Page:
John Atkinson Grimshaw
(6 September 1836 – 13 October 1893)
English painter. He had no formal art training but learnt from examples he saw in local art shops. The greatest influence on his early work was John William Inchbold, a Pre-Raphaelite landscape painter from Leeds. Grimshaw gave up his work as a clerk on the railways to take up painting full-time in 1861. His first pictures were of dead birds, blossom and fruit studies in the manner of William Henry Hunt. He accepted Ruskin's view of the world in his 'truth to nature' paintings of the woods around Adel and Meanwood in Leeds. Grimshaw's picture A Mossy Glen (1864) is close to Inchbold's technique and colour range. His first patrons were members of the Leeds Philosophical and Literary Society. Grimshaw began to exhibit from 1862, and he showed five paintings in all at the Royal Academy of Arts, London. Two works from this period show his Pre-Raphaelite interests: Nab Scar (1864) and the Bowder Stone, Borrowdale (c. 1864). Both are painted in a crisp, hard-edge manner in brilliantly fresh colours. Nab Scar is closely based on a photograph that Grimshaw used as an aide. The culmination of this early period is Autumn Glory: The Old Mill (1869), in which all the detail of leaves, twigs, ivy and moss-covered stone is painstakingly shown. Moonlight scenes are Grimshaw's best-known subjects. The earliest is Whitby Harbour by Moonlight (1867), which shows the town in full colour, bathed in moonlight. This broader technique, often featuring the mysterious atmosphere of mist-laden horizons, was particularly appreciated by middle-class clients, often northern industrialists. Grimshaw's dock scenes of Liverpool, Hull and Glasgow, and the manor houses glimpsed down leafy, stone-walled suburban lanes, along which a single figure walks, were especially popular. The lonely houses are usually combinations of different buildings, often taken from architectural plates. His early paintings were signed "JAG," "J. A. Grimshaw," or "John Atkinson Grimshaw," though he finally settled on "Atkinson Grimshaw."
In 1856 he married his cousin Frances Hubbard. In 1861, at the age of 24, to the dismay of his parents, he left his job as a clerk for the Great Northern Railway to become a painter. He first exhibited in 1862, mostly paintings of birds, fruit and blossom, under the patronage of the Leeds Philosophical and Literary Society. He became successful in the 1870s and rented a second home in Scarborough, which became a favourite subject. Several of his children, Arthur, Louis H. , Wilfred, and Elaine Grimshaw, became painters. (Grimshaw named his children after characters in Tennyson's poems.)
Grimshaw's primary influence was the Pre-Raphaelites. True to the Pre-Raphaelite style, he created landscapes of accurate colour, lighting, vivid detail,and realism. He painted landscapes that typified seasons or a type of weather; city and suburban street scenes and moonlit views of the docks in London, Leeds, Liverpool, and Glasgow also figured largely in his art. His careful painting and skill in lighting effects meant that he captured both the appearance and the mood of a scene in minute detail. His "paintings of dampened gas-lit streets and misty waterfronts conveyed an eerie warmth as well as alienation in the urban scene."
Dulce Domum (1855), on whose reverse Grimshaw wrote, "mostly painted under great difficulties," captures the music portrayed in the piano-player, entices the eye to meander through the richly decorated room, and to consider the still and silent young lady who is listening. Grimshaw painted more interior scenes, especially in the 1870s, when he worked under the influence of James Tissot and the Aesthetic Movement.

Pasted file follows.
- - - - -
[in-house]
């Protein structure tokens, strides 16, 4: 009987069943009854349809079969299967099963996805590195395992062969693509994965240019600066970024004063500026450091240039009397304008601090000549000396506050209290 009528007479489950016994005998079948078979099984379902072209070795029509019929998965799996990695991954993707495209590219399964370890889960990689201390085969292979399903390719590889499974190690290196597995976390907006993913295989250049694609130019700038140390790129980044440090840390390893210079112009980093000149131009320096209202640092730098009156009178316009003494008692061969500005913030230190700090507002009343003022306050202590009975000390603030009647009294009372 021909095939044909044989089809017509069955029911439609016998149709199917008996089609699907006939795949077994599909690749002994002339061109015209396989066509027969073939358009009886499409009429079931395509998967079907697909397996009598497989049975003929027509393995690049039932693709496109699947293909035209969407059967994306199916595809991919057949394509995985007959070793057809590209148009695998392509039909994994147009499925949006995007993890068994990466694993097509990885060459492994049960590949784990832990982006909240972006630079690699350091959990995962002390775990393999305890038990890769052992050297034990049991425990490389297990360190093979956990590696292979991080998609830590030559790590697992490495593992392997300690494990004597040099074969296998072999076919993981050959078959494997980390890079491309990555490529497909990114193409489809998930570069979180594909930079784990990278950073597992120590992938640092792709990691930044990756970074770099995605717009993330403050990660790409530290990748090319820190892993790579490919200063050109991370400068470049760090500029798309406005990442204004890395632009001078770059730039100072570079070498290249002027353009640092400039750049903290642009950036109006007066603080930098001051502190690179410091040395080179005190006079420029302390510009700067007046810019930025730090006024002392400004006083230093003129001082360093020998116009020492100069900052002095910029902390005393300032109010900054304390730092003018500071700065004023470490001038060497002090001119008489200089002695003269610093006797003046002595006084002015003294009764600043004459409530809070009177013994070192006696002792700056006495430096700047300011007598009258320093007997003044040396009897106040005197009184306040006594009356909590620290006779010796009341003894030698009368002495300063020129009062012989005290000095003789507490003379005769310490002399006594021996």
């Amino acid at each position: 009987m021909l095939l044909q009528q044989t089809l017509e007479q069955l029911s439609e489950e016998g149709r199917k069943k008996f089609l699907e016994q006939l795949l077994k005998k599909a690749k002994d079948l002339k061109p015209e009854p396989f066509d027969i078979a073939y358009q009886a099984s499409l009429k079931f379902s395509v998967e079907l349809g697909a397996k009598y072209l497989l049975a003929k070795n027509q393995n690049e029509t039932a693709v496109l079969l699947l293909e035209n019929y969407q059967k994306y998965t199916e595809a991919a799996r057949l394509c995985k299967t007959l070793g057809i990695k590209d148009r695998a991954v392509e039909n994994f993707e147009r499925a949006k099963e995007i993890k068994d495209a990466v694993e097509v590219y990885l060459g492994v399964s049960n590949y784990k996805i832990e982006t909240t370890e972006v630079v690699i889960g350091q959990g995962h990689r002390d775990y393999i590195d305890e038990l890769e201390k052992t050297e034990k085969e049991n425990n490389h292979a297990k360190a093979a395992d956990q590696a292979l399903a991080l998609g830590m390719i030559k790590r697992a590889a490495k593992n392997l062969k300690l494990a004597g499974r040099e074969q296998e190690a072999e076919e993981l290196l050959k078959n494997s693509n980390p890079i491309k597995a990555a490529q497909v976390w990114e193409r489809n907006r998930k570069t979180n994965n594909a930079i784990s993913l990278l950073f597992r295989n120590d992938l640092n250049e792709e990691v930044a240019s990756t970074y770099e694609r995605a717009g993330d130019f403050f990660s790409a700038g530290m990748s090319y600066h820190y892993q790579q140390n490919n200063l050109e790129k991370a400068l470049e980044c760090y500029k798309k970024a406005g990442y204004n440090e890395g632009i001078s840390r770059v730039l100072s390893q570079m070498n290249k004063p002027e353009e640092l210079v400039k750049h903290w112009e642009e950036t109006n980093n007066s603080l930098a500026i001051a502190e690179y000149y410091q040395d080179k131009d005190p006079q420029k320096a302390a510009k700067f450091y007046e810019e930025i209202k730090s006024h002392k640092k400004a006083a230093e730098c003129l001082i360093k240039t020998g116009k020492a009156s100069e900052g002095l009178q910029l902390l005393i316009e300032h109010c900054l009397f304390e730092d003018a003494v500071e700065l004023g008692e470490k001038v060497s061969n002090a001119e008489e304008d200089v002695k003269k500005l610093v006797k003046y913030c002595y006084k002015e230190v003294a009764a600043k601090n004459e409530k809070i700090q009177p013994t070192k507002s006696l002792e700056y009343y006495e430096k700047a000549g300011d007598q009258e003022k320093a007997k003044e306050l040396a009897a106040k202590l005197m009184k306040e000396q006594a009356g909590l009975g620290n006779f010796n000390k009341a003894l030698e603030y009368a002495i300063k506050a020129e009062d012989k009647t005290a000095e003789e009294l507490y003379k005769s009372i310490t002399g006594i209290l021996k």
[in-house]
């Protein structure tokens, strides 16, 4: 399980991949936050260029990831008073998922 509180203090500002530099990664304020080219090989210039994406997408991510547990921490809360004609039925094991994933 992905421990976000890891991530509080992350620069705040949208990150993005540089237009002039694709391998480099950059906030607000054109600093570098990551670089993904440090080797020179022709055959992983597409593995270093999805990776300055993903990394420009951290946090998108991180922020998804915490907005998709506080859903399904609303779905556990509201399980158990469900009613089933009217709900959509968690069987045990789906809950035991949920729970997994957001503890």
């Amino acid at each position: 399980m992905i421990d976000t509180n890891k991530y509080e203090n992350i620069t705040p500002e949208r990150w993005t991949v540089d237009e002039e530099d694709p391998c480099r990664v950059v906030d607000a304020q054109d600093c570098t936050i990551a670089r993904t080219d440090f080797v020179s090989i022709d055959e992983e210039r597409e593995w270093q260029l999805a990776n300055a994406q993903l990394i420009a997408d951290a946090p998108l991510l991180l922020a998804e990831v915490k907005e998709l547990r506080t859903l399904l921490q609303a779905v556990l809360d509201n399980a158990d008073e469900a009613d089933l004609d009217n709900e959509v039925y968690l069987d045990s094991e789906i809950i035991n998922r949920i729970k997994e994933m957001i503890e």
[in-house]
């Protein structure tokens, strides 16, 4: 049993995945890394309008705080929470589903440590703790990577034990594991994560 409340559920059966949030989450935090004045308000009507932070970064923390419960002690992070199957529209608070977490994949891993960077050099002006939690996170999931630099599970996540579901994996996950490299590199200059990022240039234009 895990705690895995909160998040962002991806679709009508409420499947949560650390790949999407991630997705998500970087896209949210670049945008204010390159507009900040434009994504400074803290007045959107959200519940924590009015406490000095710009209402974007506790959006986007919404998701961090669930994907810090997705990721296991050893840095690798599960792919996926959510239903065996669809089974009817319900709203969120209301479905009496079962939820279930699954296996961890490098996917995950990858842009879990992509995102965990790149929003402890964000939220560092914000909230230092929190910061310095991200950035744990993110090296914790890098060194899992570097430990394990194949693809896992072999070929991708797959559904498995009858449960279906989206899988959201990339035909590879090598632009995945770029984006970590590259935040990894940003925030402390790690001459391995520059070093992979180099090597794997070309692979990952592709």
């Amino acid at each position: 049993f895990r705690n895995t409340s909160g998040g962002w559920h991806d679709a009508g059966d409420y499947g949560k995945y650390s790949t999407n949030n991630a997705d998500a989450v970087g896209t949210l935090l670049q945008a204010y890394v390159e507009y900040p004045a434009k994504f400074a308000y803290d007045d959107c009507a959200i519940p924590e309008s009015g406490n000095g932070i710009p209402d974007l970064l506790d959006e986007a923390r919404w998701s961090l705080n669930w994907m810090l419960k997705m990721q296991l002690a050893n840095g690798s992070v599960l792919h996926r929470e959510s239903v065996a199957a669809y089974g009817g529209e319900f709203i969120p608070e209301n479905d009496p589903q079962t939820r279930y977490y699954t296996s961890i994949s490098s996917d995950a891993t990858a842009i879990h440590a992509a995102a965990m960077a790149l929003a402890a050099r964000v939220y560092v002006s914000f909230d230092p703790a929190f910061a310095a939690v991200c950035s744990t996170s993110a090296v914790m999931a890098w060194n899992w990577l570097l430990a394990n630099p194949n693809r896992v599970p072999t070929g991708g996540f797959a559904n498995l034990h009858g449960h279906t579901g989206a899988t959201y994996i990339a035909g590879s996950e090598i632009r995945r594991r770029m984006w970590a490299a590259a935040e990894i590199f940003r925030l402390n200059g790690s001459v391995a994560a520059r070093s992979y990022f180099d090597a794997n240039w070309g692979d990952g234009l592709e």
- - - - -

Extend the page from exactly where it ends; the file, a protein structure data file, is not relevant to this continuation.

On Hampstead Hill is considered one of Grimshaw's finest works, exemplifying his skill with a variety of light sources, in capturing the mood of the passing of twilight into night. In his later career his urban scenes under twilight or yellow streetlighting were popular with his middle-class patrons.
His later work included imagined scenes from the Greek and Roman empires, and he painted literary subjects from Longfellow and Tennyson -- pictures including Elaine and The Lady of Shalott.
In the 1880s, Grimshaw maintained a London studio in Chelsea, not far from the studio of James Abbott McNeill Whistler. After visiting Grimshaw, Whistler remarked that "I considered myself the inventor of Nocturnes until I saw Grimmy's moonlit pictures." Unlike Whistler's Impressionistic night scenes Grimshaw worked in a realistic vein: "sharply focused, almost photographic," his pictures innovated in applying the tradition of rural moonlight images to the Victorian city, recording "the rain and mist, the puddles and smoky fog of late Victorian industrial England with great poetry."
Grimshaw's paintings depicted the contemporary world but eschewed the dirty and depressing aspects of industrial towns. Shipping on the Clyde, a depiction of Glasgow's Victorian docks, is a lyrically beautiful evocation of the industrial era. Grimshaw transcribed the fog and mist so accurately as to capture the chill in the damp air, and the moisture penetrating the heavy clothes of the few figures awake in the misty early morning.
Some artists of Grimshaw's period, like Vincent Van Gogh and James Smetham, left letters and documents recording their work and lives. Grimshaw left behind no letters, journals, or papers; scholars and critics have little material on which to base their understanding of his life and career.
Grimshaw died 13 October 1893, and is buried in Woodhouse Hill Cemetery, Hunslet, Leeds. His reputation rested on, and his legacy is based on, his townscapes.